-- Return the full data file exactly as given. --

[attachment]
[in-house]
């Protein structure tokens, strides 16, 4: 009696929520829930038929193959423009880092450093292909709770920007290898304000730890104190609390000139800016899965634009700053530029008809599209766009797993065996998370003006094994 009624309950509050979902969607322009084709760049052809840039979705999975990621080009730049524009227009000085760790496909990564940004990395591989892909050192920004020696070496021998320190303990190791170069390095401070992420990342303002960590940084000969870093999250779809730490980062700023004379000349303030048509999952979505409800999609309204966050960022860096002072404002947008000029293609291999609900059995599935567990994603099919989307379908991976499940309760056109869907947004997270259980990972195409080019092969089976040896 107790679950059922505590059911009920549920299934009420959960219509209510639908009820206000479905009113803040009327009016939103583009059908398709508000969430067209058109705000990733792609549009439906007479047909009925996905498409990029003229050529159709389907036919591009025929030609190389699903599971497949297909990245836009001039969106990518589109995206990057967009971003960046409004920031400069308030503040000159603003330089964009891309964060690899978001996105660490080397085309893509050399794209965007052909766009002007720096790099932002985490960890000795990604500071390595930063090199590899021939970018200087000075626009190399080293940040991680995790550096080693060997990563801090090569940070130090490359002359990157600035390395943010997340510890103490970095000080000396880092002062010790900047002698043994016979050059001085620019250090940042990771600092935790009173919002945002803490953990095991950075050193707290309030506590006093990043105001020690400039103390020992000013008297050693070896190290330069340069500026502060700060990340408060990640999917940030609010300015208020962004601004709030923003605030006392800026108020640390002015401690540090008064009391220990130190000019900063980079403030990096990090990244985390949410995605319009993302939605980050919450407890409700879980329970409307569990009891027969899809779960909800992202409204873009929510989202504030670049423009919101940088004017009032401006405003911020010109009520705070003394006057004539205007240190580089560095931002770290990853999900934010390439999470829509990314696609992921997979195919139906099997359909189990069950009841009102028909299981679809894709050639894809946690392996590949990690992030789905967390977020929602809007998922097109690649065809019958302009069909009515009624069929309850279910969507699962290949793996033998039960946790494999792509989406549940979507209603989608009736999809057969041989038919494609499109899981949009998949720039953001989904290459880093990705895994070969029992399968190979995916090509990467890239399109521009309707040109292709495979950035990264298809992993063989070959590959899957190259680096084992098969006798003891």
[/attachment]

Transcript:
[in-house]
């Protein structure tokens, strides 16, 4: 009696929520829930038929193959423009880092450093292909709770920007290898304000730890104190609390000139800016899965634009700053530029008809599209766009797993065996998370003006094994 009624309950509050979902969607322009084709760049052809840039979705999975990621080009730049524009227009000085760790496909990564940004990395591989892909050192920004020696070496021998320190303990190791170069390095401070992420990342303002960590940084000969870093999250779809730490980062700023004379000349303030048509999952979505409800999609309204966050960022860096002072404002947008000029293609291999609900059995599935567990994603099919989307379908991976499940309760056109869907947004997270259980990972195409080019092969089976040896 107790679950059922505590059911009920549920299934009420959960219509209510639908009820206000479905009113803040009327009016939103583009059908398709508000969430067209058109705000990733792609549009439906007479047909009925996905498409990029003229050529159709389907036919591009025929030609190389699903599971497949297909990245836009001039969106990518589109995206990057967009971003960046409004920031400069308030503040000159603003330089964009891309964060690899978001996105660490080397085309893509050399794209965007052909766009002007720096790099932002985490960890000795990604500071390595930063090199590899021939970018200087000075626009190399080293940040991680995790550096080693060997990563801090090569940070130090490359002359990157600035390395943010997340510890103490970095000080000396880092002062010790900047002698043994016979050059001085620019250090940042990771600092935790009173919002945002803490953990095991950075050193707290309030506590006093990043105001020690400039103390020992000013008297050693070896190290330069340069500026502060700060990340408060990640999917940030609010300015208020962004601004709030923003605030006392800026108020640390002015401690540090008064009391220990130190000019900063980079403030990096990090990244985390949410995605319009993302939605980050919450407890409700879980329970409307569990009891027969899809779960909800992202409204873009929510989202504030670049423009919101940088004017009032401006405003911020010109009520705070003394006057004539205007240190580089560095931002770290990853999900934010390439999470829509990314696609992921997979195919139906099997359909189990069950009841009102028909299981679809894709050639894809946690392996590949990690992030789905967390977020929602809007998922097109690649065809019958302009069909009515009624069929309850279910969507699962290949793996033998039960946790494999792509989406549940979507209603989608009736999809057969041989038919494609499109899981949009998949720039953001989904290459880093990705895994070969029992399968190979995916090509990467890239399109521009309707040109292709495979950035990264298809992993063989070959590959899957190259680096084992098969006798003891």